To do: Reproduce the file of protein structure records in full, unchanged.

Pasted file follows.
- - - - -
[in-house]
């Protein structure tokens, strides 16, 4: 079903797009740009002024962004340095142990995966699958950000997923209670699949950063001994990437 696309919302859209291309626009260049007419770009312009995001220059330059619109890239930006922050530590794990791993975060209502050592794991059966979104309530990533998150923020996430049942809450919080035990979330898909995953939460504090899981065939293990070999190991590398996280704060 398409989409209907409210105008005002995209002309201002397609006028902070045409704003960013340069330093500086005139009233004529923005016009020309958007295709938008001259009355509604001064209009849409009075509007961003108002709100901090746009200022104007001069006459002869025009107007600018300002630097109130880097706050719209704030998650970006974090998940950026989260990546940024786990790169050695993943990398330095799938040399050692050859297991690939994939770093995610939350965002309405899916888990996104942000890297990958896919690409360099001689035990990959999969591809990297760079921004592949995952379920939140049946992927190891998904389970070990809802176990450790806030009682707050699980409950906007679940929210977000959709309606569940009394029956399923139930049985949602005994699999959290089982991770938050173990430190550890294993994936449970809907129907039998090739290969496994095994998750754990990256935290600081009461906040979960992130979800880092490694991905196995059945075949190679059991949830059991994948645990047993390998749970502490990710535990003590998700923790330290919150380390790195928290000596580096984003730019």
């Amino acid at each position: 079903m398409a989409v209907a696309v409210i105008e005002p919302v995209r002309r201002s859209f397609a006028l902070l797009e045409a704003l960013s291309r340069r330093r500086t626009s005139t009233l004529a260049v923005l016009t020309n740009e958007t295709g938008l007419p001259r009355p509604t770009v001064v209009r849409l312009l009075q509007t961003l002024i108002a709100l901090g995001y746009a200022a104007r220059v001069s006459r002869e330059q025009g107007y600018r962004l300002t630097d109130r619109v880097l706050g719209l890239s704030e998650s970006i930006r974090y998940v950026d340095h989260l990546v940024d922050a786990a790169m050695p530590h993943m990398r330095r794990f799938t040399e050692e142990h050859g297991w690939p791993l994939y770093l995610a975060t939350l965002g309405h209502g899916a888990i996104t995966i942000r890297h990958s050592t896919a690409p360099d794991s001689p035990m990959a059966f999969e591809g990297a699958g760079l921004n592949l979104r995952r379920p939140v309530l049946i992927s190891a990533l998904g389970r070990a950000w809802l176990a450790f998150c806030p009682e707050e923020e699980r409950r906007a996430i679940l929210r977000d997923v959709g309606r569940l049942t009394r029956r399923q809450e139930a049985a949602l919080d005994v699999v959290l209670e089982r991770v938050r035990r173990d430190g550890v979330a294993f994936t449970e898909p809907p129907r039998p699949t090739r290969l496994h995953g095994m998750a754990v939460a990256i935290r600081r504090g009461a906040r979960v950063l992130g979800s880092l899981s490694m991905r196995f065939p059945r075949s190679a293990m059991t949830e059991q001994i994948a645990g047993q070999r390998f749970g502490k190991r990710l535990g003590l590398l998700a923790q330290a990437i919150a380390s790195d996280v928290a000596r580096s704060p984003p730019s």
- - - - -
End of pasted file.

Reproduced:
[in-house]
């Protein structure tokens, strides 16, 4: 079903797009740009002024962004340095142990995966699958950000997923209670699949950063001994990437 696309919302859209291309626009260049007419770009312009995001220059330059619109890239930006922050530590794990791993975060209502050592794991059966979104309530990533998150923020996430049942809450919080035990979330898909995953939460504090899981065939293990070999190991590398996280704060 398409989409209907409210105008005002995209002309201002397609006028902070045409704003960013340069330093500086005139009233004529923005016009020309958007295709938008001259009355509604001064209009849409009075509007961003108002709100901090746009200022104007001069006459002869025009107007600018300002630097109130880097706050719209704030998650970006974090998940950026989260990546940024786990790169050695993943990398330095799938040399050692050859297991690939994939770093995610939350965002309405899916888990996104942000890297990958896919690409360099001689035990990959999969591809990297760079921004592949995952379920939140049946992927190891998904389970070990809802176990450790806030009682707050699980409950906007679940929210977000959709309606569940009394029956399923139930049985949602005994699999959290089982991770938050173990430190550890294993994936449970809907129907039998090739290969496994095994998750754990990256935290600081009461906040979960992130979800880092490694991905196995059945075949190679059991949830059991994948645990047993390998749970502490990710535990003590998700923790330290919150380390790195928290000596580096984003730019």
């Amino acid at each position: 079903m398409a989409v209907a696309v409210i105008e005002p919302v995209r002309r201002s859209f397609a006028l902070l797009e045409a704003l960013s291309r340069r330093r500086t626009s005139t009233l004529a260049v923005l016009t020309n740009e958007t295709g938008l007419p001259r009355p509604t770009v001064v209009r849409l312009l009075q509007t961003l002024i108002a709100l901090g995001y746009a200022a104007r220059v001069s006459r002869e330059q025009g107007y600018r962004l300002t630097d109130r619109v880097l706050g719209l890239s704030e998650s970006i930006r974090y998940v950026d340095h989260l990546v940024d922050a786990a790169m050695p530590h993943m990398r330095r794990f799938t040399e050692e142990h050859g297991w690939p791993l994939y770093l995610a975060t939350l965002g309405h209502g899916a888990i996104t995966i942000r890297h990958s050592t896919a690409p360099d794991s001689p035990m990959a059966f999969e591809g990297a699958g760079l921004n592949l979104r995952r379920p939140v309530l049946i992927s190891a990533l998904g389970r070990a950000w809802l176990a450790f998150c806030p009682e707050e923020e699980r409950r906007a996430i679940l929210r977000d997923v959709g309606r569940l049942t009394r029956r399923q809450e139930a049985a949602l919080d005994v699999v959290l209670e089982r991770v938050r035990r173990d430190g550890v979330a294993f994936t449970e898909p809907p129907r039998p699949t090739r290969l496994h995953g095994m998750a754990v939460a990256i935290r600081r504090g009461a906040r979960v950063l992130g979800s880092l899981s490694m991905r196995f065939p059945r075949s190679a293990m059991t949830e059991q001994i994948a645990g047993q070999r390998f749970g502490k190991r990710l535990g003590l590398l998700a923790q330290a990437i919150a380390s790195d996280v928290a000596r580096s704060p984003p730019s």